“For from the greatness and beauty of created things comes a corresponding perception of their Creator.”
This is the fifth verse of the thirteenth chapter of the book of Wisdom in the Old Testament. The author of that sentence, and the sentences that precede it in the chapter, wants to remind us that the grandeur of natural creation is supposed to elicit thoughts and awareness of the One who has created. That grandeur, however, ought not to be deified. How much better is the Lord, he exclaims, “the author of beauty” (Wisdom 13:3)!
My family and I have been blessed to experience this reality for ourselves. We especially love to make pilgrimages to nearby mountain ranges to gaze upon ancient and rugged peaks, to hike, to see autumn foliage that is perhaps unparalleled on earth, and to share each other’s company. There is no doubt in my mind that these are some of the most profound ways that I encounter the Author of Beauty.
I shudder just a bit when I arrive at such august scenes. My Catholic faith gives me two reasons for that reaction. First, it is a response of “humility and respect before the Creator and his work,” just like an art critic standing in humility and respect before a masterpiece by Fra Angelico. Second, it expresses an innate understanding that “God willed creation as a gift addressed to man, an inheritance destined for and entrusted to him” (Catechism of the Catholic Church #299). In other words, anyone who stands before created natural beauty feels, in the same instant, both unworthy and grateful. In that moment, I know that I have had no part in crafting the reality that I see, and I am thankful that I have the opportunity to enjoy it.
My wife and I try to impress this point upon our children. We take every opportunity to whisper the truth about God and beauty and gifts into their young ears. While we speak to them, we let their eyes scan the horizon. This fulfills the classical formula of knowledge, that everything begins in the senses. They are seeing and hearing God’s tremendous love and beauty at the same time. In these moments, all of us can be in proximity to truth by sensing beauty through eyes, ears, nose, and skin. My thought, then, is that such experiences will allow our children to appreciate natural beauty and arrive at the corresponding perception of the Creator of which the biblical author wrote.
There is a potential danger, however. Too many in our world think that the Creator has concocted and granted this gift without any interest in continuing to act within it, or without any interest in interacting with the humans who occupy it. This, of course, is antithetical to the reason that creation happened in the first place. Creation was not necessary, and neither was humanity, which is the pinnacle of creation. Before all time and space, God is perfectly blessed and content within Himself. Therefore, everything that exists (water, plant, bald eagle, and me) is created and sustained freely and out of nothing. So, when a man sees a river full of trout, a glorious sunrise over an Australian beach, or a beautiful family of wife and children, he must know that it comes from God. He must also know that each of those things is utterly dependent on God for its sustained existence. Without the Divine Mind, all of them would cease to be. This might cause a person to ask: why, then, does this exist?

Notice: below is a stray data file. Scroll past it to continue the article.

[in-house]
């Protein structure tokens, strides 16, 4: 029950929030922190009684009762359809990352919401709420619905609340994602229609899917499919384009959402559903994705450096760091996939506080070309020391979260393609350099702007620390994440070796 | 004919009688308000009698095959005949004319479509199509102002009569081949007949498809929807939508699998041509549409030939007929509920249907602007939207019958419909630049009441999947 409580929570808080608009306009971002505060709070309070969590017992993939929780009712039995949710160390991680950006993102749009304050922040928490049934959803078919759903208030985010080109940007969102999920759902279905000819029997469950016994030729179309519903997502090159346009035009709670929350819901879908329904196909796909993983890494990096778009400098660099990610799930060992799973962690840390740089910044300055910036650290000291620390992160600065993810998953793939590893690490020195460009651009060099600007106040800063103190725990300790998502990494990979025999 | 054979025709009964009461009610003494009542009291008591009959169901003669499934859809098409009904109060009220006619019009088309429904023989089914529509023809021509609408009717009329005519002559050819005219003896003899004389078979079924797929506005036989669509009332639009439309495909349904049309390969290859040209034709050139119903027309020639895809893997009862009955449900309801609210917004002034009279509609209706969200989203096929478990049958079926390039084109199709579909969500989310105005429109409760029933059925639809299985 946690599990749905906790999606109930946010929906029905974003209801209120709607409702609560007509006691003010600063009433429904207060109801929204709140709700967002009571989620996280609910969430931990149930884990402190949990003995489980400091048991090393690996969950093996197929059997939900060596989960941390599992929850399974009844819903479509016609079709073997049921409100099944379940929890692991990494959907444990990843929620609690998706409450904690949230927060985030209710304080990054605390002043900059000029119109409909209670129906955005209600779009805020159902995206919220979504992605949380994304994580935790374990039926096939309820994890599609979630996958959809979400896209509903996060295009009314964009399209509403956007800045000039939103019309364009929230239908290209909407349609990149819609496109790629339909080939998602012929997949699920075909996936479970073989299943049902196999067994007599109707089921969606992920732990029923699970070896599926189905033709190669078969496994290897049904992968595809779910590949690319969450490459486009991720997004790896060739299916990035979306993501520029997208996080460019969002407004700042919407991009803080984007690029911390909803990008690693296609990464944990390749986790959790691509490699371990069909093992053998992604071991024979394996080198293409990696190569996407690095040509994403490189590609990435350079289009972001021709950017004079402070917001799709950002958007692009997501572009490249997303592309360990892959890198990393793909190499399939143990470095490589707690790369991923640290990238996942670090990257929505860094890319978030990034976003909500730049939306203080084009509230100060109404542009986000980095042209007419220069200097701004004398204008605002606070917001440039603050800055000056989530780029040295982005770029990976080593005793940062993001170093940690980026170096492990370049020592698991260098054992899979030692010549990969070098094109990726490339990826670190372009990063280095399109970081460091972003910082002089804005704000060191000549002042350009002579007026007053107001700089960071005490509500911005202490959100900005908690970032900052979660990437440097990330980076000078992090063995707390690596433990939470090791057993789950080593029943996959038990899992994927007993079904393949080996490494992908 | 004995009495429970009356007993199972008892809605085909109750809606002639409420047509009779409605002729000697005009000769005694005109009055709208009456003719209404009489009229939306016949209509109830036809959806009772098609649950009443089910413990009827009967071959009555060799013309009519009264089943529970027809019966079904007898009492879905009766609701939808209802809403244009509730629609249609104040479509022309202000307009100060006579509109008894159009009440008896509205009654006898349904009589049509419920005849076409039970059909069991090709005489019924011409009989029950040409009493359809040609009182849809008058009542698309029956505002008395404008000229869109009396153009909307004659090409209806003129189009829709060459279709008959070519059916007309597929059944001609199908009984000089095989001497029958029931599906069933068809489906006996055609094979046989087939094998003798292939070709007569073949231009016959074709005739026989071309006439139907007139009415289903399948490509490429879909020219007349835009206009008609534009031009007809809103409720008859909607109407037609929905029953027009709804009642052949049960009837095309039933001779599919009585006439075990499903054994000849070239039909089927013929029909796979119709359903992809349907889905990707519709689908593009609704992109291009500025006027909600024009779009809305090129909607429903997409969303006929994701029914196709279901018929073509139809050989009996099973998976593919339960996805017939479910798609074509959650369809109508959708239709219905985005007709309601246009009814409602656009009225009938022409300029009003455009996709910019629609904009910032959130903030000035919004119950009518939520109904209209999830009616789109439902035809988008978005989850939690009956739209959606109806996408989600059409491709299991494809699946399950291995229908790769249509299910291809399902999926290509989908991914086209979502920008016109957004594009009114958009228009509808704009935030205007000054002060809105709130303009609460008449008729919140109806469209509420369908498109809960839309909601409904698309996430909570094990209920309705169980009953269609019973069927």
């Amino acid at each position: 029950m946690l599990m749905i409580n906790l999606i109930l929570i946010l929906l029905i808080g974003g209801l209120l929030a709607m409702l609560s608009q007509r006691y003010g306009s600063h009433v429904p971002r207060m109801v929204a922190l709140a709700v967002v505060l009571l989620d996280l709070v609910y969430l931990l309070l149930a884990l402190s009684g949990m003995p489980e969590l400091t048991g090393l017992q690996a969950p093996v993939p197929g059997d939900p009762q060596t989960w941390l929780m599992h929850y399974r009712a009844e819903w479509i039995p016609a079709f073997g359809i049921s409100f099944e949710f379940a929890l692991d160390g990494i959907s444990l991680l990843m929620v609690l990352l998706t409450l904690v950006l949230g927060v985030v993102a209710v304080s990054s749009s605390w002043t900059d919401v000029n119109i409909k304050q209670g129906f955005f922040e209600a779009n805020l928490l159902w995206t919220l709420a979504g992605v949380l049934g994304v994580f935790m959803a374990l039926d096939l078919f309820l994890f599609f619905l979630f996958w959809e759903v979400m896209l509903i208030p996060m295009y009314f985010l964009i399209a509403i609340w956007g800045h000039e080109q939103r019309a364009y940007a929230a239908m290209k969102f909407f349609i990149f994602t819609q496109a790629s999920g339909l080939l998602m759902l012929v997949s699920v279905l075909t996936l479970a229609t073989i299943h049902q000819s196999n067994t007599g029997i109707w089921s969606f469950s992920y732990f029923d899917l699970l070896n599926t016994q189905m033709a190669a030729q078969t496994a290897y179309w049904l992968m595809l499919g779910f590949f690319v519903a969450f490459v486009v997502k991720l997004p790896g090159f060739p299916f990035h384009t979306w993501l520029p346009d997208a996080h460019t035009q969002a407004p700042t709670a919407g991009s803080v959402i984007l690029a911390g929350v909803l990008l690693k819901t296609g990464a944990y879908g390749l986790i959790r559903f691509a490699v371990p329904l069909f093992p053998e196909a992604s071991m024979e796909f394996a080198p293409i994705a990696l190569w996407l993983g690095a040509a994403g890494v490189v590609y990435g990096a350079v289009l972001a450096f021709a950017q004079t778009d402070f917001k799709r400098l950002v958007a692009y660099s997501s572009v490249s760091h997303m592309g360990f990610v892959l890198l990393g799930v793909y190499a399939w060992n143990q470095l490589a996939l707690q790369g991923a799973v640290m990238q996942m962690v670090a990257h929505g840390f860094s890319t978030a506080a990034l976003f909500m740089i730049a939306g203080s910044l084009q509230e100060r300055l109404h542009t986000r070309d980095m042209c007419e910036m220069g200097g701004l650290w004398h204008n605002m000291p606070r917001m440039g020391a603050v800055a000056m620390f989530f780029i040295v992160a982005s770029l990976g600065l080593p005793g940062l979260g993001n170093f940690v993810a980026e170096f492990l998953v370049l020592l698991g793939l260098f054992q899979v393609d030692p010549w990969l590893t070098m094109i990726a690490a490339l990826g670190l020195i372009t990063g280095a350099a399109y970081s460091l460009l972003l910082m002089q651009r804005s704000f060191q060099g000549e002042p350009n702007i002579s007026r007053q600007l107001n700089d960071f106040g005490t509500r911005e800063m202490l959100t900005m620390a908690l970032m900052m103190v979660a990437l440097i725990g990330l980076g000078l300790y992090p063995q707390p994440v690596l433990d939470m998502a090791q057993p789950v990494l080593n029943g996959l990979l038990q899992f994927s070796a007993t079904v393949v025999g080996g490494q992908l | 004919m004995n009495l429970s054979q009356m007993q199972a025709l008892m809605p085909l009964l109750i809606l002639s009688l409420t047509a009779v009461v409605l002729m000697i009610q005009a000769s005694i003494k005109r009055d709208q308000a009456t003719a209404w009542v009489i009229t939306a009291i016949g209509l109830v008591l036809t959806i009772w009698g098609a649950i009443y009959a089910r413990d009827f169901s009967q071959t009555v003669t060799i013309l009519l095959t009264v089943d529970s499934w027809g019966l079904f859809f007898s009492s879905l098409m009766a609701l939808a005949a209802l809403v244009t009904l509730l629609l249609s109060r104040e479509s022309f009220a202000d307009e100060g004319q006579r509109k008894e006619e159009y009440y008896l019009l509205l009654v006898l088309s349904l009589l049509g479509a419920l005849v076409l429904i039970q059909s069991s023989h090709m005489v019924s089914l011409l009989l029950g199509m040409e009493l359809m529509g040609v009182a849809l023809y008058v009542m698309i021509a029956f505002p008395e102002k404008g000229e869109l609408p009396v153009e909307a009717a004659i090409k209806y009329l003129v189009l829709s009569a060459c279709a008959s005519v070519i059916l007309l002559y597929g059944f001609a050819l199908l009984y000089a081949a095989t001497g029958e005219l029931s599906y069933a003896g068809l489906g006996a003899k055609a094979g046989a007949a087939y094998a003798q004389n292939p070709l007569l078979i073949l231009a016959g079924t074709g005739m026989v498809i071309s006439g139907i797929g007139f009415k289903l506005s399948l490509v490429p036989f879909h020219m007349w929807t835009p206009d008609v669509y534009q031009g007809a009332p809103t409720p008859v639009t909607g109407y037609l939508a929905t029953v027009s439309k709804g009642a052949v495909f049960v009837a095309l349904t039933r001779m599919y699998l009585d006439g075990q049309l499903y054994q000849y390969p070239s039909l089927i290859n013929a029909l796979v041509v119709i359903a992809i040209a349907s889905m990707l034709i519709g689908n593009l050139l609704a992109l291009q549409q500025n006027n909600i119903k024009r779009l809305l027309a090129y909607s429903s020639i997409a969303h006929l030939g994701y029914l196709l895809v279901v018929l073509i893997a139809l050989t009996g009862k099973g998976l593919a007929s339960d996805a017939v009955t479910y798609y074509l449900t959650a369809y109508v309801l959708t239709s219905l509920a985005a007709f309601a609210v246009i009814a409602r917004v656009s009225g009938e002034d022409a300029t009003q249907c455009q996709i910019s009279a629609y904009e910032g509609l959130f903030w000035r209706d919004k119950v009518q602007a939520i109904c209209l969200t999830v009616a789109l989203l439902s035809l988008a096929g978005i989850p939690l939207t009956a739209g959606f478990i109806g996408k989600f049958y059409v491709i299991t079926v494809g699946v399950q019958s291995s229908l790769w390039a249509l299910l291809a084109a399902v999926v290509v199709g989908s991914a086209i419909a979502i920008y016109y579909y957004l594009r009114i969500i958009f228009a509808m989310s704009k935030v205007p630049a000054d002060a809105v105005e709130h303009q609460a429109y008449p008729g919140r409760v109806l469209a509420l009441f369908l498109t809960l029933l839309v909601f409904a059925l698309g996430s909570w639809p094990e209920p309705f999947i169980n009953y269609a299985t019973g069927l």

Such questions run through my head, and a conversation takes place between God and me while I spend time walking with my family and witnessing breathtaking vistas. I come to admit that the things I see are bigger than me, and that they aren’t dependent on me in any way. Yet, I also know in such moments that this is one way that God speaks a lesson to me. The grandeur of creation exists precisely so that human beings, including me, might know and share the eternal and never-ending love of God. God speaks to me, and He speaks loudly in such moments. They leave an indelible impression.
What is even more glorious is that He wants me to speak back. Indeed, He wants to enter into conversation, into relationship with me, and He has chosen to use natural beauty as one way to do just that.
A quote from St. Ignatius of Loyola makes a fitting thought to conclude. The great spiritual master writes,
“Man is created to praise, reverence, and serve God our Lord, and by this means to save his soul. The other things on the face of the earth are created for man to help him in attaining the end for which he is created. Hence, man is to make use of them insofar as they help him in the attainment of his end….”
It is not unlikely that many humans can and will find the tabernacle of nature as an appropriate setting to praise, reverence, and serve the Lord. To the extent that mountains and foliage and family time lead me closer to my Lord, they are a very good thing. However, if I turn those things into gods, I have perverted God’s original intent. I pray only that the beautiful things in life (my wife, my children, sunsets, mountains, and beaches) will always lead me back to a renewed conversation with my Creator, and that I will always be able to perceive Him more clearly.